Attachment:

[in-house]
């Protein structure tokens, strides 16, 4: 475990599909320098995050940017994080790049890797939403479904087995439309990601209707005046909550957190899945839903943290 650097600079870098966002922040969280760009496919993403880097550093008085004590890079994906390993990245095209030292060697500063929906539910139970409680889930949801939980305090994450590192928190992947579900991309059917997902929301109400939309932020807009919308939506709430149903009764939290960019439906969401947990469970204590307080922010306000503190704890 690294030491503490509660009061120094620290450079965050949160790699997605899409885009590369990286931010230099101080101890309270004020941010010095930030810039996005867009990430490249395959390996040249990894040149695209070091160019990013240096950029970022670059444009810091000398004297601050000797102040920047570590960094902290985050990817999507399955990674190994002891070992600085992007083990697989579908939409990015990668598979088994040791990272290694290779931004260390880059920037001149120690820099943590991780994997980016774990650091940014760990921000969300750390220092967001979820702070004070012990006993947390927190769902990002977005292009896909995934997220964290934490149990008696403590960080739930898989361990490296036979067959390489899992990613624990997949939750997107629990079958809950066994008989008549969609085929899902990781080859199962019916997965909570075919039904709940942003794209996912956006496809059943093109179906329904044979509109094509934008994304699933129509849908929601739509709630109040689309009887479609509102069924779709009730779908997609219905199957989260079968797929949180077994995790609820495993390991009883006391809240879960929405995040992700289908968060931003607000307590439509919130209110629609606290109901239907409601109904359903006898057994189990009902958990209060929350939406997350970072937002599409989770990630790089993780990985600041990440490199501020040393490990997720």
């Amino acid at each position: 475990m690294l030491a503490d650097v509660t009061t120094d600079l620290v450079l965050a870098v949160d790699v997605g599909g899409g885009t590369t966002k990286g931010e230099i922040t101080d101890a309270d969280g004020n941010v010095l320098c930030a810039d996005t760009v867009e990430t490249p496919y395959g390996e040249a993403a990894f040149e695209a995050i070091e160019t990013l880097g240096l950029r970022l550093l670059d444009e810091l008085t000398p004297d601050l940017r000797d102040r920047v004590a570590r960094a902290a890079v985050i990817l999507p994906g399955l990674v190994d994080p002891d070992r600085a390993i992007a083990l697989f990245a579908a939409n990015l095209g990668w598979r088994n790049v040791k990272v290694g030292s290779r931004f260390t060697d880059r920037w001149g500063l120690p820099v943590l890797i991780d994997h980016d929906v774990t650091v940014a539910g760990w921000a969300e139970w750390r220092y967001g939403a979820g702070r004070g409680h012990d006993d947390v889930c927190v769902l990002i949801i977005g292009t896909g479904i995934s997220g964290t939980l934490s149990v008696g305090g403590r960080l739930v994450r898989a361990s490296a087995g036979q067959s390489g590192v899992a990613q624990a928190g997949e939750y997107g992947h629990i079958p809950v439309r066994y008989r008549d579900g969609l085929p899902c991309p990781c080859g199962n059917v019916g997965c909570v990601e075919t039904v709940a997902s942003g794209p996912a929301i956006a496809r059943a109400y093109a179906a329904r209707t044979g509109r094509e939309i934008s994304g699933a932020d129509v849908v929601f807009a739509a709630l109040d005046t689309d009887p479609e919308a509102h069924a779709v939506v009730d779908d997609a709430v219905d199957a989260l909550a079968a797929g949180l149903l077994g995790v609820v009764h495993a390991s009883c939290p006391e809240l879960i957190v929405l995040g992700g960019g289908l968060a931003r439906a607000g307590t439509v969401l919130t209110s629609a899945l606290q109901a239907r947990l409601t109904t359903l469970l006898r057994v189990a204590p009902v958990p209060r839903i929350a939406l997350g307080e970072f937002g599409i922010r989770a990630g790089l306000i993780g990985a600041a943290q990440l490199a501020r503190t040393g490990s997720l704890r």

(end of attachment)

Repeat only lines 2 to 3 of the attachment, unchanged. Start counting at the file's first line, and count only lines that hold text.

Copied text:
């Protein structure tokens, strides 16, 4: 475990599909320098995050940017994080790049890797939403479904087995439309990601209707005046909550957190899945839903943290 650097600079870098966002922040969280760009496919993403880097550093008085004590890079994906390993990245095209030292060697500063929906539910139970409680889930949801939980305090994450590192928190992947579900991309059917997902929301109400939309932020807009919308939506709430149903009764939290960019439906969401947990469970204590307080922010306000503190704890 690294030491503490509660009061120094620290450079965050949160790699997605899409885009590369990286931010230099101080101890309270004020941010010095930030810039996005867009990430490249395959390996040249990894040149695209070091160019990013240096950029970022670059444009810091000398004297601050000797102040920047570590960094902290985050990817999507399955990674190994002891070992600085992007083990697989579908939409990015990668598979088994040791990272290694290779931004260390880059920037001149120690820099943590991780994997980016774990650091940014760990921000969300750390220092967001979820702070004070012990006993947390927190769902990002977005292009896909995934997220964290934490149990008696403590960080739930898989361990490296036979067959390489899992990613624990997949939750997107629990079958809950066994008989008549969609085929899902990781080859199962019916997965909570075919039904709940942003794209996912956006496809059943093109179906329904044979509109094509934008994304699933129509849908929601739509709630109040689309009887479609509102069924779709009730779908997609219905199957989260079968797929949180077994995790609820495993390991009883006391809240879960929405995040992700289908968060931003607000307590439509919130209110629609606290109901239907409601109904359903006898057994189990009902958990209060929350939406997350970072937002599409989770990630790089993780990985600041990440490199501020040393490990997720």
């Amino acid at each position: 475990m690294l030491a503490d650097v509660t009061t120094d600079l620290v450079l965050a870098v949160d790699v997605g599909g899409g885009t590369t966002k990286g931010e230099i922040t101080d101890a309270d969280g004020n941010v010095l320098c930030a810039d996005t760009v867009e990430t490249p496919y395959g390996e040249a993403a990894f040149e695209a995050i070091e160019t990013l880097g240096l950029r970022l550093l670059d444009e810091l008085t000398p004297d601050l940017r000797d102040r920047v004590a570590r960094a902290a890079v985050i990817l999507p994906g399955l990674v190994d994080p002891d070992r600085a390993i992007a083990l697989f990245a579908a939409n990015l095209g990668w598979r088994n790049v040791k990272v290694g030292s290779r931004f260390t060697d880059r920037w001149g500063l120690p820099v943590l890797i991780d994997h980016d929906v774990t650091v940014a539910g760990w921000a969300e139970w750390r220092y967001g939403a979820g702070r004070g409680h012990d006993d947390v889930c927190v769902l990002i949801i977005g292009t896909g479904i995934s997220g964290t939980l934490s149990v008696g305090g403590r960080l739930v994450r898989a361990s490296a087995g036979q067959s390489g590192v899992a990613q624990a928190g997949e939750y997107g992947h629990i079958p809950v439309r066994y008989r008549d579900g969609l085929p899902c991309p990781c080859g199962n059917v019916g997965c909570v990601e075919t039904v709940a997902s942003g794209p996912a929301i956006a496809r059943a109400y093109a179906a329904r209707t044979g509109r094509e939309i934008s994304g699933a932020d129509v849908v929601f807009a739509a709630l109040d005046t689309d009887p479609e919308a509102h069924a779709v939506v009730d779908d997609a709430v219905d199957a989260l909550a079968a797929g949180l149903l077994g995790v609820v009764h495993a390991s009883c939290p006391e809240l879960i957190v929405l995040g992700g960019g289908l968060a931003r439906a607000g307590t439509v969401l919130t209110s629609a899945l606290q109901a239907r947990l409601t109904t359903l469970l006898r057994v189990a204590p009902v958990p209060r839903i929350a939406l997350g307080e970072f937002g599409i922010r989770a990630g790089l306000i993780g990985a600041a943290q990440l490199a501020r503190t040393g490990s997720l704890r």